Senator John Kerry on U.S. Policy Toward the Middle East

Senator John Kerry, Marwan Muasher March 16, 2011 Washington, D.C.
Summary
With revolutionary change sweeping through the Middle East and North Africa and violence erupting in Libya, U.S. policy toward the region is quickly evolving.
 

With revolutionary change sweeping through the Middle East and North Africa and violence erupting in Libya, U.S. policy toward the region is quickly evolving. Senate Foreign Relations Committee Chairman John Kerry discussed the challenges for the United States and his policy recommendations. Carnegie's Marwan Muasher moderated.

Challenges and Opportunities

Kerry described the cascade of democratic uprisings across the Middle East as “one of the most momentous developments of our time.”  The overthrow of authoritarian regimes in Tunisia and Egypt has paved the way for the establishment of more transparent and accountable governments, and the United States has a crucial role to play in facilitating these democratic transitions, Kerry said. 

  • Investing in democracy: Political reforms not only serve the interests of protesters who are demanding transparent and accountable governments, but they will also preempt potential threats to U.S. national security, Kerry said. Extremism cannot flourish in open political systems where citizens enjoy economic prosperity. The United States has a strong national interest in supporting the development of emerging democracies in the Middle East through aid and other assistance programs. Although the current congressional climate may be unfavorable to foreign aid appropriations, Kerry cautioned, “We can either pay now or pay later with increased threats to our own national security.”
     
  • Lessons from Berlin: Kerry pointed to the breakup of the Soviet Union as a historical case study that can guide American engagement with a post-revolutionary Middle East. Just as Tunisians and Egyptians are celebrating the dismantling of repressive regimes, citizens of the former Soviet bloc countries “welcomed the destruction of stultifying autocracies” with the fall of the Berlin Wall in 1989, Kerry said. Recognizing the opportunity to support nascent democracies, U.S. policy makers wisely supported an infusion of economic aid and development assistance to Eastern European countries. According to Kerry, American assistance was a pivotal factor in catalyzing successful democratic transitions in former communist states.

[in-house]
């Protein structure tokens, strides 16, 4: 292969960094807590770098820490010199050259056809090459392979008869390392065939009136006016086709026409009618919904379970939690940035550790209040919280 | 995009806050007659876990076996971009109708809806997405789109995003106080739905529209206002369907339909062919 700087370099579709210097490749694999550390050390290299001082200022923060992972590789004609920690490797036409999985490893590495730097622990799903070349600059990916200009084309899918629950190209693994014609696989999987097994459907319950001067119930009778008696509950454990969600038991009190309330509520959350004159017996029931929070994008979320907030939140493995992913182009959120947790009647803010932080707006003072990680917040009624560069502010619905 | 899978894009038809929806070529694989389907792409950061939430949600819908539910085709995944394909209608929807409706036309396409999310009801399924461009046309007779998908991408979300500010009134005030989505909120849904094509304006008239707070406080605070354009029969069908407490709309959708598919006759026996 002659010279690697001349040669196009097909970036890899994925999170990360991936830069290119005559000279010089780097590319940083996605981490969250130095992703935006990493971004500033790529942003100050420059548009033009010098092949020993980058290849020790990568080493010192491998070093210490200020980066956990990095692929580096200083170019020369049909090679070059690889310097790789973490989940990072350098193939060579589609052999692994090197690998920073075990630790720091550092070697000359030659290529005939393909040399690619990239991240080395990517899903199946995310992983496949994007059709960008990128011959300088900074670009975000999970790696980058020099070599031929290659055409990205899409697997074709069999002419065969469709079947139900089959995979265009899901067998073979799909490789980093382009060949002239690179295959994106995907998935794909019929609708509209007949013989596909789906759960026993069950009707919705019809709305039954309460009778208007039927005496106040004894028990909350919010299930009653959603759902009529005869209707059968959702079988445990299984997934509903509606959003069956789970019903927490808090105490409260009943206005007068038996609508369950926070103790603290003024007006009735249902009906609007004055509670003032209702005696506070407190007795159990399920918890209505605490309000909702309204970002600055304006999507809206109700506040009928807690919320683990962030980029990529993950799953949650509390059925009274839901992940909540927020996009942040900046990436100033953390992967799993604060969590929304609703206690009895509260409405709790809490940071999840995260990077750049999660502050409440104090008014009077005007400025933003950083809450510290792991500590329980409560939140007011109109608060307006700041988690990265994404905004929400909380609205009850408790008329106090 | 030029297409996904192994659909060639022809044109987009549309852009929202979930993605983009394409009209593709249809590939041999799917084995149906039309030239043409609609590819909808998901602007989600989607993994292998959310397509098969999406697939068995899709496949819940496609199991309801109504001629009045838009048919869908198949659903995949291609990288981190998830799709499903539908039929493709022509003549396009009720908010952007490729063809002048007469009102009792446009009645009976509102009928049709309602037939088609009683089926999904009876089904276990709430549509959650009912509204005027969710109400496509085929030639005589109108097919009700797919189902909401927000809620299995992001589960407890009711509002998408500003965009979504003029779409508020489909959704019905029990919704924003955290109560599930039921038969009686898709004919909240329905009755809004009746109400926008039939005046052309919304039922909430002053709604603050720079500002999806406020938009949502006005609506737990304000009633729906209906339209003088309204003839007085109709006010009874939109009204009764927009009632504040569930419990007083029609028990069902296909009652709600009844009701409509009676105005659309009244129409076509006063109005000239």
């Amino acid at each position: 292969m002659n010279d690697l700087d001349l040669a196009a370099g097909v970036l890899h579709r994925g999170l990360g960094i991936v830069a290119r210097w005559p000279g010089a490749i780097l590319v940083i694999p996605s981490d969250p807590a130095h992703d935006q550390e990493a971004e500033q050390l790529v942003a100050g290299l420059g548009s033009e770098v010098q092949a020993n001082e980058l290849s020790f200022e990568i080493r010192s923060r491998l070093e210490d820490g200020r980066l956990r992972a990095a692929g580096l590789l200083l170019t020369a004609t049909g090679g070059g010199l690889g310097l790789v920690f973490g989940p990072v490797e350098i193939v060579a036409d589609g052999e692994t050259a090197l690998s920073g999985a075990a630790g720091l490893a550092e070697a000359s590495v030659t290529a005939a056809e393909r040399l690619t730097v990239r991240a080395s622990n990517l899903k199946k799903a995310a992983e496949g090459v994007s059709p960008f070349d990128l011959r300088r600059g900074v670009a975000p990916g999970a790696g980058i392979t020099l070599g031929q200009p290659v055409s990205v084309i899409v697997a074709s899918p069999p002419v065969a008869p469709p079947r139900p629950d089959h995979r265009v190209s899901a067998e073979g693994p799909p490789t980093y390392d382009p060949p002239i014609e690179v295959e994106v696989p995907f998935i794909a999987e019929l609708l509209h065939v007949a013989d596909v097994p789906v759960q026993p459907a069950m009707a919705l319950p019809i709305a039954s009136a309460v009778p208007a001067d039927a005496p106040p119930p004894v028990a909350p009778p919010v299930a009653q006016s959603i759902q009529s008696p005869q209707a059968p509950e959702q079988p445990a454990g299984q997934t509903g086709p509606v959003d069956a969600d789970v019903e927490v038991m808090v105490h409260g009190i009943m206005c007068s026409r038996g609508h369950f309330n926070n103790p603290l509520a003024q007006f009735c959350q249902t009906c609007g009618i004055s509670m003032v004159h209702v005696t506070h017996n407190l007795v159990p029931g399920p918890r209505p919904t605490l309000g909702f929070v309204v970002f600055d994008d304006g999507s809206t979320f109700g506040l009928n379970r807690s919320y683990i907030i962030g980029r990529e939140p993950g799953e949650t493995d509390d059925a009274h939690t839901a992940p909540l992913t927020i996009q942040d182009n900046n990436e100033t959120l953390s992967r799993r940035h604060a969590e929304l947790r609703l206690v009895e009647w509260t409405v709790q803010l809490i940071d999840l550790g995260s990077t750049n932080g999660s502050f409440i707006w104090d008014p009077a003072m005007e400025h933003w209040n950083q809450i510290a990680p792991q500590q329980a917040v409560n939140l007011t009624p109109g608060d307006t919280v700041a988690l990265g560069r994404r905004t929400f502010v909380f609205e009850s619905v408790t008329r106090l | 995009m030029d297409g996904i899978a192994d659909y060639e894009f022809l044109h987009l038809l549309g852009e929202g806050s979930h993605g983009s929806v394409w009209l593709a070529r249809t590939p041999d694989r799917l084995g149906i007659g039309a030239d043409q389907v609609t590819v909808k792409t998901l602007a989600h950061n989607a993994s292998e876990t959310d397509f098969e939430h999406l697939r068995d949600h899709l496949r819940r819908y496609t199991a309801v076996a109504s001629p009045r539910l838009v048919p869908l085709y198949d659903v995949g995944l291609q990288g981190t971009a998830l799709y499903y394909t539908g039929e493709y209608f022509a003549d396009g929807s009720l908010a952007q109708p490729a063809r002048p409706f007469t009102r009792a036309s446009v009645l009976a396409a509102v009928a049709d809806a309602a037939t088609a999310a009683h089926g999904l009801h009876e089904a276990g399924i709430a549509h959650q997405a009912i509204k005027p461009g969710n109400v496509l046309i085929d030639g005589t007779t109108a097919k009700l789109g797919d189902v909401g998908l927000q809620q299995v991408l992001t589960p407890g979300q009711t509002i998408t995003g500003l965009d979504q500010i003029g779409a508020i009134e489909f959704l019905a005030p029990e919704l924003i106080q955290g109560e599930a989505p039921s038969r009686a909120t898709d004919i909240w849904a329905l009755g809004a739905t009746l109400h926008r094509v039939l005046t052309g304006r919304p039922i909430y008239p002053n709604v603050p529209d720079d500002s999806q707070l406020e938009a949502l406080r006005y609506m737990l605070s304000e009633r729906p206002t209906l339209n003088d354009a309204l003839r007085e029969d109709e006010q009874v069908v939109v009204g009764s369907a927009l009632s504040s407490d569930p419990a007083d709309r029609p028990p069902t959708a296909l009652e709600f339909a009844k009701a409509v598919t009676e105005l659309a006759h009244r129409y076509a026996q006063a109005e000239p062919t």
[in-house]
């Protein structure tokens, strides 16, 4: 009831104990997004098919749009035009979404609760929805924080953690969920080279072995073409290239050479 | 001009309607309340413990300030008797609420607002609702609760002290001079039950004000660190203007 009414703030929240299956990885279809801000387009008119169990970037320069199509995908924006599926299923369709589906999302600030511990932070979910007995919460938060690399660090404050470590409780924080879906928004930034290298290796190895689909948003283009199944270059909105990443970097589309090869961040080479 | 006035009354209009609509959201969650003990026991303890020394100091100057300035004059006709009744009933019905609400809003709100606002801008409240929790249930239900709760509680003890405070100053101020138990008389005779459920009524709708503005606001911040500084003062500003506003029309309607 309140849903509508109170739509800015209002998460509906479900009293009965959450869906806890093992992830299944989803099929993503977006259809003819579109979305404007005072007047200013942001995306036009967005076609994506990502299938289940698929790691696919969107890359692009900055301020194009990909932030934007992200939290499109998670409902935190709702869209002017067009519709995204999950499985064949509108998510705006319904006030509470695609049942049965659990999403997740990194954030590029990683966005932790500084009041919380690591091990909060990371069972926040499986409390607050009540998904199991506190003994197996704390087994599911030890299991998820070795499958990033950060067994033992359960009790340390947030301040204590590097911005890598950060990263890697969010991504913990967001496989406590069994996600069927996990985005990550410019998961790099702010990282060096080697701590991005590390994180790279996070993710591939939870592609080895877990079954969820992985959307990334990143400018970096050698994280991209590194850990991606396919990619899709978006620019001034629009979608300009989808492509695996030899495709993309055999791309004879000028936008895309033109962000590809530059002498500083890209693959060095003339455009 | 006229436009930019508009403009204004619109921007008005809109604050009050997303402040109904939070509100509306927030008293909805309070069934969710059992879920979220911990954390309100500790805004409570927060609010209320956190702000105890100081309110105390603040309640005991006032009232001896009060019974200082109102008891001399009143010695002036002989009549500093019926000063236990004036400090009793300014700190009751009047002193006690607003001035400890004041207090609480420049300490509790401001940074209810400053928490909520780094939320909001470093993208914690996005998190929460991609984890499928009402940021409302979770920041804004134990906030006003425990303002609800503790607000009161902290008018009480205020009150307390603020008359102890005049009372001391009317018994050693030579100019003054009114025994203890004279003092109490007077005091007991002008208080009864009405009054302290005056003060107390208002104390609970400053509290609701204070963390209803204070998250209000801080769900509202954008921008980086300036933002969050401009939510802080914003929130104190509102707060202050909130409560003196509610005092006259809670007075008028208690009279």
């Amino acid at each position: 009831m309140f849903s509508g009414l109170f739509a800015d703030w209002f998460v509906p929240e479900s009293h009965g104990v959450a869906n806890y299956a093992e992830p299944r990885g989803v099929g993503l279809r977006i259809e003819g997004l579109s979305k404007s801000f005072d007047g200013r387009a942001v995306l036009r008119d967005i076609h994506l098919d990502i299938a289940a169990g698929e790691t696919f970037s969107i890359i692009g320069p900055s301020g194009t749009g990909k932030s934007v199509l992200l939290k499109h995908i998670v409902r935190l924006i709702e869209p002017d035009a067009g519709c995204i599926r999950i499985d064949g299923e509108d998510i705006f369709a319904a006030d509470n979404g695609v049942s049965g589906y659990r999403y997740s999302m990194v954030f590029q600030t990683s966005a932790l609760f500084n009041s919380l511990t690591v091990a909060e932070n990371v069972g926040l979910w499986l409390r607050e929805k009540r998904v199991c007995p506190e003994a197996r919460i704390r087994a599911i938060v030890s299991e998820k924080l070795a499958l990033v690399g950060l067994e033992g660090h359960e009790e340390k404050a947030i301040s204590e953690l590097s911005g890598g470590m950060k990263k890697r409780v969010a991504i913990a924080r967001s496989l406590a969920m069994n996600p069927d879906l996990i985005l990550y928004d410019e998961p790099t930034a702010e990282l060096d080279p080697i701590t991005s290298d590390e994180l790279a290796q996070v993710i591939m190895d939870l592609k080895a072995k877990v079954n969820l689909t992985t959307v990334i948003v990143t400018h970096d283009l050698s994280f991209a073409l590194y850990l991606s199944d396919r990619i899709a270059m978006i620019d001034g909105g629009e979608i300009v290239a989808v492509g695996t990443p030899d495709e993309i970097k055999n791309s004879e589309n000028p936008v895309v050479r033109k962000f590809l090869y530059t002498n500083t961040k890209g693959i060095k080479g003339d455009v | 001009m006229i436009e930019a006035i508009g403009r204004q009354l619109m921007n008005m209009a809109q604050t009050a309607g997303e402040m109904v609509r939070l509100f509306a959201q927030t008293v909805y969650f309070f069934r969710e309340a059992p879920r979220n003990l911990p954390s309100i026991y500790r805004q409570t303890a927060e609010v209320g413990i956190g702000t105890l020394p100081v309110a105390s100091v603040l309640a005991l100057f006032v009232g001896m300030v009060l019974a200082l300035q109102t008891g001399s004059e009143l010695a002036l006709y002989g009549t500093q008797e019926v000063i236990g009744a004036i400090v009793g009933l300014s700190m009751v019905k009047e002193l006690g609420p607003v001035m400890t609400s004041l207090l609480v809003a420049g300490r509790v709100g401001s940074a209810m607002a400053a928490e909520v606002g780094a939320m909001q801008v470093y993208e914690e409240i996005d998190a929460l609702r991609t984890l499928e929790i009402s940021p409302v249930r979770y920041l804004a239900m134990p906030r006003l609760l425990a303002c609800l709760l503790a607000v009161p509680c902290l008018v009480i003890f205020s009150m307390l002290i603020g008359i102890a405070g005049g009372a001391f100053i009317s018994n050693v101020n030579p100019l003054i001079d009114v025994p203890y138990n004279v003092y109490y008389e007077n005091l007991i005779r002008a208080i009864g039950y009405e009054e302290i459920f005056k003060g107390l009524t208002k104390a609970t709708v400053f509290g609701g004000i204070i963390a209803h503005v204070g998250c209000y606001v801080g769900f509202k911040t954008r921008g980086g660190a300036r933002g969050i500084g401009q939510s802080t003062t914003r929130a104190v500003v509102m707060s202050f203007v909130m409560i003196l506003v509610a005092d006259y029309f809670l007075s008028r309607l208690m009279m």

• Supporting free market reforms: Kerry argued that the United States must take advantage of the opportunity to support liberal economic reforms across the Middle East. Citing the lack of economic opportunities for the region’s swelling youth population, Kerry said he is working with Senators Joe Lieberman and John McCain on new legislation to fuel sustainable economic development through innovation and entrepreneurship.
     
  • Irreversible change: Although Kerry acknowledged that emerging democracies in the Arab world face uncertain futures, he was certain that “the old order of the Middle East cannot be restored.” After years of repression and economic hardship, citizens have fundamentally overhauled the authoritarian status quo by “tearing down the walls of state-sponsored fear and bureaucratic indifference,” he asserted.
     
  • A blow to extremism: The uprisings of recent weeks have proved that dramatic political change is not only possible, but can be achieved peacefully. Kerry said the success of largely peaceful popular protests has undermined the legitimacy of extremist groups seeking to advance their political agendas through violence and terrorism. “The people of Egypt liberated themselves in eighteen days without a single IED or suicide bomb,” Kerry said.
     
  • Restoring American credibility in the region: How U.S. policy makers respond to unrest in the Middle East will shape Arab public opinion toward the United States for decades to come, Kerry said. Citing the example of Libya—where Moammar Qaddafi’s embattled regime is violently suppressing the rebel movement with “grotesque brutality”—Kerry said a failure to intervene on behalf of the Libyan people will lead regional observers to question Washington’s commitment to human rights and democratic principles.